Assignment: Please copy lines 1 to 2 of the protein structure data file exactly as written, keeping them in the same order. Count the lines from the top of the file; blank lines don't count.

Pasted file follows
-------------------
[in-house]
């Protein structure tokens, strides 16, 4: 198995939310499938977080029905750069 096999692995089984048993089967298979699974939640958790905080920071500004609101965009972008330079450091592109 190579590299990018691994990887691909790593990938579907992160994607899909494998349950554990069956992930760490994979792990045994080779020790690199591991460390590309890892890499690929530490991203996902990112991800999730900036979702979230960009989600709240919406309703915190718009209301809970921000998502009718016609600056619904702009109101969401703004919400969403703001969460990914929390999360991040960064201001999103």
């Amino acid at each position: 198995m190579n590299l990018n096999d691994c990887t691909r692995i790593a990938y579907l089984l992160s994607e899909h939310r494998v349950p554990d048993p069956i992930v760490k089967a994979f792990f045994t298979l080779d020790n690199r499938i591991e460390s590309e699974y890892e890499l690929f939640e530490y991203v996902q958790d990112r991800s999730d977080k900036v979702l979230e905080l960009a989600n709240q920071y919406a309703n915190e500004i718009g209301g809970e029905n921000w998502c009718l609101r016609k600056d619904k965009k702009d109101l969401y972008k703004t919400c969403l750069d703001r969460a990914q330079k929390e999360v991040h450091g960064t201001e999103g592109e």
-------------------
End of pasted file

[in-house]
């Protein structure tokens, strides 16, 4: 198995939310499938977080029905750069 096999692995089984048993089967298979699974939640958790905080920071500004609101965009972008330079450091592109 190579590299990018691994990887691909790593990938579907992160994607899909494998349950554990069956992930760490994979792990045994080779020790690199591991460390590309890892890499690929530490991203996902990112991800999730900036979702979230960009989600709240919406309703915190718009209301809970921000998502009718016609600056619904702009109101969401703004919400969403703001969460990914929390999360991040960064201001999103």